Toll gets go-ahead to film its Victorian truck drivers

By: Brad Gardner, Photography by: Greg Bush


Toll will begin installing driver-facing cameras in its Victorian fleet after the Fair Work Commission ruled in its favour.

Toll gets go-ahead to film its Victorian truck drivers
Smile. You're on Toll's 'big brother' show.

 

Truck drivers working for Toll in Victoria will soon have video cameras recording their movements after the company scuttled a union campaign against the devices.

Toll has been trying to install driver-facing cameras in its Victorian fleet but the State’s Transport Workers Union (TWU) has opposed the move and labelled it an invasion of privacy.

Both parties this week took their dispute to the Fair Work Commission (FWC), which ruled in Toll’s favour.

Commissioner David Gregory dismissed the union’s claims that the workplace agreement in place for Toll employees did not permit the company to monitor drivers and that the cameras would be in breach of Victoria’s Surveillance Devices Act.

"In summary, I am not satisfied that there is anything in place in terms of a legal or contractual barrier that prevents Toll from doing what it now proposes," Gregory says.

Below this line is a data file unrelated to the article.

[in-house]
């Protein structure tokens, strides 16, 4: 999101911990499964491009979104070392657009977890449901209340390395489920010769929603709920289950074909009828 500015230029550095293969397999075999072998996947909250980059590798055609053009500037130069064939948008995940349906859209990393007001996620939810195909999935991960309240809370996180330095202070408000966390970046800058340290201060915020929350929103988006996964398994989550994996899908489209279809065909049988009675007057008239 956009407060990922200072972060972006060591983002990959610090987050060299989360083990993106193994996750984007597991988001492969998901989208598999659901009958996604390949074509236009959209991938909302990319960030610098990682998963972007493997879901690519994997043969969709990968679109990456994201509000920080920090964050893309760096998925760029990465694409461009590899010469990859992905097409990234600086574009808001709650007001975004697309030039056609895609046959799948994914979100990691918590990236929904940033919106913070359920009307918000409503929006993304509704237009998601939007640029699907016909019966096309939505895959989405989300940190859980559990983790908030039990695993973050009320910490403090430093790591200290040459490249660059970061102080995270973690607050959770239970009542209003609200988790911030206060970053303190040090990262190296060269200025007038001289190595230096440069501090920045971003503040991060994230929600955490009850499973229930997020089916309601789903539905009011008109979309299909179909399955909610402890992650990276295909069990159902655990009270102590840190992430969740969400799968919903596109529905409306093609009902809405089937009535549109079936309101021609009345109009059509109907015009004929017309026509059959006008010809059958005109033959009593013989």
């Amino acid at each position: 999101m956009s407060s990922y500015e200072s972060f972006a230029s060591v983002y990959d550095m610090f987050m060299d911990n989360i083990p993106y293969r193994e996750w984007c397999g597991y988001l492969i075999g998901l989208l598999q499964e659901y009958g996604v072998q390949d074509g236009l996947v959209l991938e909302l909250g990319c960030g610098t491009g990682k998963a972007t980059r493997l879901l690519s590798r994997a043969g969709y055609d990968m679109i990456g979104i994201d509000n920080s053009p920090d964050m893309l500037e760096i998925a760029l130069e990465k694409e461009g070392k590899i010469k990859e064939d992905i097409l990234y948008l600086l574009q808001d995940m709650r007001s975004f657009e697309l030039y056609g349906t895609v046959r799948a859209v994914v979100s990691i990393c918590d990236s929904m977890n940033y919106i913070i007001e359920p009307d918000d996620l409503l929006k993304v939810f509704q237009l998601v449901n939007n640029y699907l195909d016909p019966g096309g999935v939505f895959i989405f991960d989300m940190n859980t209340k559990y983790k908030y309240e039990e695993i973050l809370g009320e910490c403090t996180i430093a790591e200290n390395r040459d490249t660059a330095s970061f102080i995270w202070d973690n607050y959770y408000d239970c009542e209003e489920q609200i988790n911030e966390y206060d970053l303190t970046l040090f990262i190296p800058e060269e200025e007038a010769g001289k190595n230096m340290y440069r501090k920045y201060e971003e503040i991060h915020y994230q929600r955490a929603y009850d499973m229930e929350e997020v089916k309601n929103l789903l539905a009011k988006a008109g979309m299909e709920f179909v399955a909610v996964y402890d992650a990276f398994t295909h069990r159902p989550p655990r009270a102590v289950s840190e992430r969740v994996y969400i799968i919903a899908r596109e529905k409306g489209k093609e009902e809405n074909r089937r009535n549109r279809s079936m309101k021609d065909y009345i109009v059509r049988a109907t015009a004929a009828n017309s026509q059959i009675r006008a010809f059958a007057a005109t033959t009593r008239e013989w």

However, Gregory adds that Toll needs to first explain to drivers how the cameras will be used before moving ahead with its plans.

The units, dubbed DriveCam, record vision and audio of what is happening inside and outside the truck.

Toll intends to record drivers working in the company’s Victorian linehaul and bulk liquid cartage operations.

It has been using two-way cameras since 2011 in other parts of Australia but has limited their use to recording events outside the truck in Victoria due to the TWU’s stance.

The system begins automatically recording when it detects G-force events such as harsh braking or swerving, while drivers can also press a button to record other incidents.

Toll’s NQX division in Queensland was the first to begin using the cameras, which are now installed in more than 130 of its trucks.

Toll linehaul manager John King says the cameras have led to a "vast improvement" in tailgating incidents, drivers wearing seatbelts, complying with mobile phone regulations and not smoking in trucks.

Gregory agreed with Toll that recording drivers can identify inappropriate behaviour and aid driver coaching and training.

"I am also satisfied that the evidence indicates the system can contribute to better safety outcomes in the road transport industry and should be considered by the parties in this context," he says.

King told the commission the effectiveness of the cameras would be "fundamentally undermined if the driver-facing cameras were not installed".

For more on Toll's in-cab cameras and the TWU's response, see the August 2014 print edition of Owner//Driver.

You can also follow our updates by liking us on Facebook